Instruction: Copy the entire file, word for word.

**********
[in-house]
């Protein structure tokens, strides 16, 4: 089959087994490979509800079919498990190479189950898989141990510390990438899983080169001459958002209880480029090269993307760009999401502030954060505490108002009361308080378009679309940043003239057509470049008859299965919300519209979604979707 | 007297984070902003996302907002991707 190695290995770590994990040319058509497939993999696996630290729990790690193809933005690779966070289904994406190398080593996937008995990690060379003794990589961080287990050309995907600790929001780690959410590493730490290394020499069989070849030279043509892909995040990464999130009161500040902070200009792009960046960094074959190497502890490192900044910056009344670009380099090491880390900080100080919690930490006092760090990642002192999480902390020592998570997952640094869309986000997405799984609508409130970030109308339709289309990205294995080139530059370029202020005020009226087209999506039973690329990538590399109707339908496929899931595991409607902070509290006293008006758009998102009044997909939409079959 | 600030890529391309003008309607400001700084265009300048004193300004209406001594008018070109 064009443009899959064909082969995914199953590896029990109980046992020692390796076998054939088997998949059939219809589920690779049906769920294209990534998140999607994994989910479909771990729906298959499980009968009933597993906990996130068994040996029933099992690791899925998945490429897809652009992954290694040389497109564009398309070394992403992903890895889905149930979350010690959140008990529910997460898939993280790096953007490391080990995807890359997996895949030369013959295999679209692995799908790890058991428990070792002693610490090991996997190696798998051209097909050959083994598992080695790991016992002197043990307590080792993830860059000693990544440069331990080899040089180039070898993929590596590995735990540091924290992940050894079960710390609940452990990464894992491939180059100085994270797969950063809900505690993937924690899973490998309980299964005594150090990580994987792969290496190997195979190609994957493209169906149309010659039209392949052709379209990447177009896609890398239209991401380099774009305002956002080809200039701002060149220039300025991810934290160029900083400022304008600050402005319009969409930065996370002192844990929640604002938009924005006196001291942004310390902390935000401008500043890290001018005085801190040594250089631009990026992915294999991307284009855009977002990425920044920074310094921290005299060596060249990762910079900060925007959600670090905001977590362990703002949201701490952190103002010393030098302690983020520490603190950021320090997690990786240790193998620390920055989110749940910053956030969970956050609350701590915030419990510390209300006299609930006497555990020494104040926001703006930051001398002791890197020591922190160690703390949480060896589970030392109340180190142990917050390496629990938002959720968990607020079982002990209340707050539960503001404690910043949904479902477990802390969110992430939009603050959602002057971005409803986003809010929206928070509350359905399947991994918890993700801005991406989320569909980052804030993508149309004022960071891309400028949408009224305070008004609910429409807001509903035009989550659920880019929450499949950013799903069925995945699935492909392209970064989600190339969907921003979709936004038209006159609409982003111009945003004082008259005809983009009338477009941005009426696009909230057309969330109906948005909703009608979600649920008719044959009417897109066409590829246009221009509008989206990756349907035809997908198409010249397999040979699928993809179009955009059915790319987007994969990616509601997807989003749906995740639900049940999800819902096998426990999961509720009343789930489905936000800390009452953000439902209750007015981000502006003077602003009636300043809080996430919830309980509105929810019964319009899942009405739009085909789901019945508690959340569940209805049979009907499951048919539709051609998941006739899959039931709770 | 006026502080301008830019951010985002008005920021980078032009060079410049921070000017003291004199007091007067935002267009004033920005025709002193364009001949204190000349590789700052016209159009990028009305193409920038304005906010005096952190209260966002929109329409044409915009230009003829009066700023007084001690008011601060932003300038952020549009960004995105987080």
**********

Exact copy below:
[in-house]
């Protein structure tokens, strides 16, 4: 089959087994490979509800079919498990190479189950898989141990510390990438899983080169001459958002209880480029090269993307760009999401502030954060505490108002009361308080378009679309940043003239057509470049008859299965919300519209979604979707 | 007297984070902003996302907002991707 190695290995770590994990040319058509497939993999696996630290729990790690193809933005690779966070289904994406190398080593996937008995990690060379003794990589961080287990050309995907600790929001780690959410590493730490290394020499069989070849030279043509892909995040990464999130009161500040902070200009792009960046960094074959190497502890490192900044910056009344670009380099090491880390900080100080919690930490006092760090990642002192999480902390020592998570997952640094869309986000997405799984609508409130970030109308339709289309990205294995080139530059370029202020005020009226087209999506039973690329990538590399109707339908496929899931595991409607902070509290006293008006758009998102009044997909939409079959 | 600030890529391309003008309607400001700084265009300048004193300004209406001594008018070109 064009443009899959064909082969995914199953590896029990109980046992020692390796076998054939088997998949059939219809589920690779049906769920294209990534998140999607994994989910479909771990729906298959499980009968009933597993906990996130068994040996029933099992690791899925998945490429897809652009992954290694040389497109564009398309070394992403992903890895889905149930979350010690959140008990529910997460898939993280790096953007490391080990995807890359997996895949030369013959295999679209692995799908790890058991428990070792002693610490090991996997190696798998051209097909050959083994598992080695790991016992002197043990307590080792993830860059000693990544440069331990080899040089180039070898993929590596590995735990540091924290992940050894079960710390609940452990990464894992491939180059100085994270797969950063809900505690993937924690899973490998309980299964005594150090990580994987792969290496190997195979190609994957493209169906149309010659039209392949052709379209990447177009896609890398239209991401380099774009305002956002080809200039701002060149220039300025991810934290160029900083400022304008600050402005319009969409930065996370002192844990929640604002938009924005006196001291942004310390902390935000401008500043890290001018005085801190040594250089631009990026992915294999991307284009855009977002990425920044920074310094921290005299060596060249990762910079900060925007959600670090905001977590362990703002949201701490952190103002010393030098302690983020520490603190950021320090997690990786240790193998620390920055989110749940910053956030969970956050609350701590915030419990510390209300006299609930006497555990020494104040926001703006930051001398002791890197020591922190160690703390949480060896589970030392109340180190142990917050390496629990938002959720968990607020079982002990209340707050539960503001404690910043949904479902477990802390969110992430939009603050959602002057971005409803986003809010929206928070509350359905399947991994918890993700801005991406989320569909980052804030993508149309004022960071891309400028949408009224305070008004609910429409807001509903035009989550659920880019929450499949950013799903069925995945699935492909392209970064989600190339969907921003979709936004038209006159609409982003111009945003004082008259005809983009009338477009941005009426696009909230057309969330109906948005909703009608979600649920008719044959009417897109066409590829246009221009509008989206990756349907035809997908198409010249397999040979699928993809179009955009059915790319987007994969990616509601997807989003749906995740639900049940999800819902096998426990999961509720009343789930489905936000800390009452953000439902209750007015981000502006003077602003009636300043809080996430919830309980509105929810019964319009899942009405739009085909789901019945508690959340569940209805049979009907499951048919539709051609998941006739899959039931709770 | 006026502080301008830019951010985002008005920021980078032009060079410049921070000017003291004199007091007067935002267009004033920005025709002193364009001949204190000349590789700052016209159009990028009305193409920038304005906010005096952190209260966002929109329409044409915009230009003829009066700023007084001690008011601060932003300038952020549009960004995105987080």